With summer break in effect, many students are utilizing the time off from school to participate in internships. Internships provide students with an opportunity to gain work experience in a particular field and, arguably, make them more marketable upon graduation. However, these intangible benefits may not excuse an employer from failing to pay interns under state and federal labor laws.
Earlier this month, United States District Court Judge William H. Pauley III of the Southern District of New York ruled on a class action lawsuit brought by former interns of Fox Searchlight Pictures and Fox Entertainment in Glatt v. Fox Searchlight Pictures, Inc., 2013 U.S. Dist. LEXIS 82079 (S.D.N.Y. June 13, 2013). The plaintiffs helped with the production of several Fox film projects in New York by building sets and offices, but were not paid for the work. The plaintiffs claim that Fox was acting as their “employer” under the Fair Labor Standards Act (FLSA) and New York Labor Law (NYLL), and was therefore required to pay them as employees.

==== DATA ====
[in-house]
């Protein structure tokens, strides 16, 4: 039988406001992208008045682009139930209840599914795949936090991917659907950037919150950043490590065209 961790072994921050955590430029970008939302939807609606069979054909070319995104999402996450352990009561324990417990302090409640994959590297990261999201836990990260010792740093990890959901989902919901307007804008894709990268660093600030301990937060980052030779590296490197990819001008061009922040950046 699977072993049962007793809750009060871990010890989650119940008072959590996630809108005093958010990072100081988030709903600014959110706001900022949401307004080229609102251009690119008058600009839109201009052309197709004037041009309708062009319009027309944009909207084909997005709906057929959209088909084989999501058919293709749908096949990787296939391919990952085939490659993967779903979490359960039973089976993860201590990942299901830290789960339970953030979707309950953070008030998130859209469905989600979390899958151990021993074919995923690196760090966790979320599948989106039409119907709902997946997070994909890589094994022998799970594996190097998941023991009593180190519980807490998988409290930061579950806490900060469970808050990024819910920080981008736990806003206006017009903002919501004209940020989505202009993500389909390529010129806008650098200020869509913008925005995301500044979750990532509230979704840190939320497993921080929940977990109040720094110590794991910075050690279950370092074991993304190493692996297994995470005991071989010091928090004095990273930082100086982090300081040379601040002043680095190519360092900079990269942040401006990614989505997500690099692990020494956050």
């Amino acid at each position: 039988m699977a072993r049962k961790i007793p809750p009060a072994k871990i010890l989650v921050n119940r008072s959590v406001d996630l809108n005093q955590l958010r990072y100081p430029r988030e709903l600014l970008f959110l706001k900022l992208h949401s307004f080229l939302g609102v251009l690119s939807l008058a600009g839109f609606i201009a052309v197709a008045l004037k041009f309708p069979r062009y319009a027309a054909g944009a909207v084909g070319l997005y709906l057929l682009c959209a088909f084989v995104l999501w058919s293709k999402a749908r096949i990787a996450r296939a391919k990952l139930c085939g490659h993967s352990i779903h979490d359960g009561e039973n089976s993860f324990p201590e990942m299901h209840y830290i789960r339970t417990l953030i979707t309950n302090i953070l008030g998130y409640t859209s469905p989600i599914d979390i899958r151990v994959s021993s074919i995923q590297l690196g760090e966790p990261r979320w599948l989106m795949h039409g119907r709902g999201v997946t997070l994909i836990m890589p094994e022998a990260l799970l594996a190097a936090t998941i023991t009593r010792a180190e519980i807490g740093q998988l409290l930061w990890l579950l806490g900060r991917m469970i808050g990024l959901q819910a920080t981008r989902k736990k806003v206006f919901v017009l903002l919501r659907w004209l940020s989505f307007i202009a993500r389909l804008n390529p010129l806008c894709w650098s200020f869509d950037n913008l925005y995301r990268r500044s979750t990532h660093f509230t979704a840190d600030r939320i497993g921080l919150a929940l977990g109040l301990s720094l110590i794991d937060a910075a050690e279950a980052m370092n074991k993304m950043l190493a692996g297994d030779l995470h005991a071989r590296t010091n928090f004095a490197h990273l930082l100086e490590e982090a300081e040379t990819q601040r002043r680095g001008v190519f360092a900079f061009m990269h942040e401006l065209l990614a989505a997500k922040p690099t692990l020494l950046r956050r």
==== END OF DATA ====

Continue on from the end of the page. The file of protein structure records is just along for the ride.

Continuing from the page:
The court held that “trainees” are not covered employees under the FLSA or NYLL. In determining whether the trainee exception was satisfied, Judge Pauley deferred to a Department of Labor fact sheet, which lists six criteria for determining when an internship may be unpaid. These criteria include the benefit to the employer, the displacement of employees and the educational value to the intern. Based on these factors, Judge Pauley concluded that the plaintiffs could not be considered unpaid interns because their work provided immediate value to Fox and that they received no special educational gain for the work performed.
Judge Pauley’s decision could have far-reaching effects in the professional community, where many firms offer unpaid work opportunities with the promise of experience and potential full-time employment. Unpaid internships provide a near-term benefit to employers; however, absent a bona fide training program, these positions could lead to costly long-term liability.